When I think in terms of Whitney Johnson’s learning adoption curve, it makes a little more sense.

For the first few years, I was significantly challenged with constant learning, upgrades, and transitions to new aircraft. As I got older, perhaps senior Captain to young Major, I was ramping up the curve and working toward mastery of my flying skills About the time I/we fell really good about our skills, the Air Force asks us to do other things, and flying becomes and additional duty versus our primary duty. Sometimes, we are asked to take positions with no flying responsibilities but with new and exciting challenges.

This crossroads requires the pilot to decide, “do I want to stay flying” or do I want to pursue other opportunities.” I didn’t know that I had passed this intersection, when I discovered that my career flying opportunities were limited. As I noticed that I was excelling at other opportunities, flying disappeared into the rear-view-mirror. It wasn’t a predetermined choice, it just came and went. Unfortunately, as is my nature, I kept looking toward the next thing. By the time I recognized what had happened, that opportunity had “flown the coop.”

Today, we flew over the forests of New Hampshire and admired the fall foliage. James let me fly most of the route and I did three landings and before you ask, “Any landing you can walk away from is a good landing!” The Cirrus is an amazing general aviation aircraft, often called the Ferrari of propeller aircraft (and that metaphor extends to cost as well). It compensated for my 15 year hiatus; but flying truly felt like riding a bike.

I have a yearning to keep flying. But I also have a yearning toward writing, lifting & obstacle racing, off-piste skiing, tennis, golf, travel, adventure and continued leadership development and support.

As I noted, I also recognize that I am often looking toward the next thing and miss the moment. My “soul’s” goals are in the future now, with new adventures and obstacles. I will definitely fly more in the future, but that life has moved on for me; and nobody will let me fly an F-15 again.

Thanks James for helping me remember what is like to be air “born,” and it was glorious!


One of the ironies of Air Force officership is the constant cycle between being in a position of leadership or being the Snack bar officer (Snack-O). Which job is more important? Snack-O. I could write a book, everything I learned about leadership I learned as a Snack-O.

During pilot training, on one of the first days I wasn’t scheduled to fly, an old gnarly Captain told me to get up and fill the snack bar. I looked a little perplexed. “Hey, I’m focused on learning to fly these jets and you want me to stock sodas?” I quietly thought. “Go to the exchange and buy an assortment of sodas, coffee, candy bars and other snacks to fill the bar, and work with the other Lieutenants to collect the funds to do this,” he snarked. We learned quickly to manage this little enterprise quickly building a small profit. The extra money was used to purchase Friday beer or going away gifts.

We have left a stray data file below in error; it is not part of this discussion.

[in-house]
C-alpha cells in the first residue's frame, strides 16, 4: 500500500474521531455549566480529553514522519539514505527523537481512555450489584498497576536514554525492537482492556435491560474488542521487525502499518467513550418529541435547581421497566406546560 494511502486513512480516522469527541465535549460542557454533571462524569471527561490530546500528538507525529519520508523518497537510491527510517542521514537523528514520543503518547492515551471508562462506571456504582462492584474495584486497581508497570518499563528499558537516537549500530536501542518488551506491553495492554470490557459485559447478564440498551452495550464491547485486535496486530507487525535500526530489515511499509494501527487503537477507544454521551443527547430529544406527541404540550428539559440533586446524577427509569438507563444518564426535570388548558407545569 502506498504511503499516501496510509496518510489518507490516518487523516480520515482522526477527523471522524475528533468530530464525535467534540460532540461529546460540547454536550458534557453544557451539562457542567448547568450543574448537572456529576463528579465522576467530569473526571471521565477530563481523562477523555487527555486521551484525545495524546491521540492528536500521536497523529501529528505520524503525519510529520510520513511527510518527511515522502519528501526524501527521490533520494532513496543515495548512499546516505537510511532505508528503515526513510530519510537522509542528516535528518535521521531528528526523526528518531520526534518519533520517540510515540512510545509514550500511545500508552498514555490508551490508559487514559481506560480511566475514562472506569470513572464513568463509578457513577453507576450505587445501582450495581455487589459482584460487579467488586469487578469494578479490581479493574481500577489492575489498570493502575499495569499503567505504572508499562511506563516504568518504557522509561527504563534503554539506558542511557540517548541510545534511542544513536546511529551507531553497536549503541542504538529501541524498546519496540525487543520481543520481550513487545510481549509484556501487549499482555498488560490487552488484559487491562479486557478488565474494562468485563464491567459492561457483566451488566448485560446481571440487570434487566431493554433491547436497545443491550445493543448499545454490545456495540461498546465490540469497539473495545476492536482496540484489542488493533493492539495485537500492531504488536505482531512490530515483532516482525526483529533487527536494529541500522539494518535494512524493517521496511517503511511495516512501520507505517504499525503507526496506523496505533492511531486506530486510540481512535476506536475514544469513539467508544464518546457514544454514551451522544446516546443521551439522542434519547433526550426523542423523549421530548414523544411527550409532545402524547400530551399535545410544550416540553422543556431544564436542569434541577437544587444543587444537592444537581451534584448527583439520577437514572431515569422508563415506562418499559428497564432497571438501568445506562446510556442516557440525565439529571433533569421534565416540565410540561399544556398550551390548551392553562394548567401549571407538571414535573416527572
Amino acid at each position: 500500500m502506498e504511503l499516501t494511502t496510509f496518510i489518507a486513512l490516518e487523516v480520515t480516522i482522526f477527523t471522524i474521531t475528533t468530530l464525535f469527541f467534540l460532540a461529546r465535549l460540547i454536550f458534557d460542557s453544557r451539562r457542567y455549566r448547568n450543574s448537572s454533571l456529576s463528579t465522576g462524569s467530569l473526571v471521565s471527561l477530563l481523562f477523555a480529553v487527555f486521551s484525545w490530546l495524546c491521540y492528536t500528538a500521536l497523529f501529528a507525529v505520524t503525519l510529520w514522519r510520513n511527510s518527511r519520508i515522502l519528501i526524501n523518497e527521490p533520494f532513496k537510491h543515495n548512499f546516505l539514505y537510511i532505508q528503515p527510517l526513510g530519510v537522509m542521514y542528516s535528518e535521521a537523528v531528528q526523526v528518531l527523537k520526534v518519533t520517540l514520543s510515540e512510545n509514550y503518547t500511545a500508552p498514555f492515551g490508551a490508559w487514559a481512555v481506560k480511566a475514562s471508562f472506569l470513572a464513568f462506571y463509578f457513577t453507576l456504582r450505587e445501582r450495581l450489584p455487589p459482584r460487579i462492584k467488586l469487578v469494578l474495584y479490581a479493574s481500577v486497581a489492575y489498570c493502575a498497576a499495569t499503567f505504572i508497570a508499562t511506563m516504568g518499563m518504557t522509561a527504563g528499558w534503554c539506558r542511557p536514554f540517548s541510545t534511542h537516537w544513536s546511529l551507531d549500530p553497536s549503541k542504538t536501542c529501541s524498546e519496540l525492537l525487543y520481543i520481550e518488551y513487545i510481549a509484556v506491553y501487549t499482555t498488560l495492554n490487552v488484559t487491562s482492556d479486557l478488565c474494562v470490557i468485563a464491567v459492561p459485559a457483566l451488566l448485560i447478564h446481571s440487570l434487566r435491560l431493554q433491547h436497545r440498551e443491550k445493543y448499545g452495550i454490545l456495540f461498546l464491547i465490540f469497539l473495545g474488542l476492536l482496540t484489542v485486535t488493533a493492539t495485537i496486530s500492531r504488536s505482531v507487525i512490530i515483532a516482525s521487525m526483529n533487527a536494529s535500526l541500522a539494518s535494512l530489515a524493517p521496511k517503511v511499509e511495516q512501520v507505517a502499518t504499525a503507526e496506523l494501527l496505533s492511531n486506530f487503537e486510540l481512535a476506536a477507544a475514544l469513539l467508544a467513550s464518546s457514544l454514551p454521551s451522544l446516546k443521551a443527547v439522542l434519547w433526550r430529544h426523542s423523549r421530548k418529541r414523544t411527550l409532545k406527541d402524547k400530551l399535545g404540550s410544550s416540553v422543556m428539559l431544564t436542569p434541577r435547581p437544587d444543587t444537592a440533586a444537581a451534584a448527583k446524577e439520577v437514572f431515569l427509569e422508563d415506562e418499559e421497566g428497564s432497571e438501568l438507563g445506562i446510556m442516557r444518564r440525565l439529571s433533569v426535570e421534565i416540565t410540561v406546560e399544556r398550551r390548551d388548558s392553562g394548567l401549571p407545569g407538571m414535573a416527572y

After repeating this in the next three training squadrons, I noticed every program I attended had a stocked snack bar. People needed ready access food for combat readiness.

But, it wasn’t until 2-years later after completing my initial mission qualification where the previously youngest Lt came over and handed me the cash box. Dagnabit, I’m a 25-year-old fighting machine and my alternate yet primary job is to fill the snack bar, again? Luckily, Doc Watson arrived at the same time so he was my “Co-Snack-O.”

Ok – I took it on the chin, I knew that soon the next Lieutenant would arrive and take over the coke hauling. But there was no next Lieutenant.

Soon thereafter, we received notice that our squadron would be closing in 18 months, and the pipeline of new pilots was empty. No more Lieutenants young guys coming to Zweibrucken. The older Lt’s looked to me with pitty and thankfulness and requests for chocolate bars. I would be the final squadron Snack-O.

So, it was my job to buy drinks and snacks, fill the vault and squadron snack-bar, tally the “chit-sheets,” buy and sell T-shirts, mugs, and track and collect monthly penalties and dues from about 80 officers. Sounds easy? Nope! If you want to hear pilots whine, it always had to do with unstocked sundries or their favorite alternative Soda in the bar. My God, if “Ho-Hos” were out of stock, I’d be scheduled for instrument practice approaches, or be conveniently left off of the schedule. I quickly understood what quid-pro-quo meant. If I got scheduled for a junky flight, the scheduler’s favorite “Fresca” might not make it into the fridge, and who likes warm Fresca!

More than once, the Squadron Commander (the revered flying God) would bring me to his office for a 30-minute lecture on how my job was more important than his. happy flyers are fed flyers. I got the point.

So, for 18 months I managed the squadron slush fund. I learned how to manage a spreadsheet and the politics of sundries. When we were sent to Desert Storm, my job persisted. While not flying or planning combat missions, I was driving the crew van loading up “Turkish” Coke Light.

I think it is important to mention that the other Lieutenants had my back. Every fighter squadron has a key organization called the LPA (Lieutenant Protection Agency). The LPA had enough power collectively (like a Union) to ensure that none of us were individually abused. And when it came to issues like cleaning the bar on Saturday morning (after an overly rowdy Friday night) they would meet and clean everything together. If a LT had a bad day, we would rally in support. The LPA rocked.

Being a Snack-O was incredibly important. I was connected to the deepest motivations of every member of the squadron. I had political leverage through power over sustenance. I executed experiments like providing apples to improve the squadron’s well being. The apples rotted and I think I was blanket-partied for wasting space in the refrigerator.

I didn’t understand this until much later in my career (another post).

But simply, in the words of Cal Newport after they make you Snack-O: “Be So Good They Can’t Ignore You.” The most menial job can be the most meaningful and memorable.

As a side – my son is a second Lieutenant in Florida as a Nuclear Physicist. He does nuclear treaty monitoring (and other stuff he can’t tell me). So as a scientist and physicist, do you want to know the first alternate duty?

He is his squadron’s Morale and Welfare Officer, otherwise known in the fighter business as the Snack-O!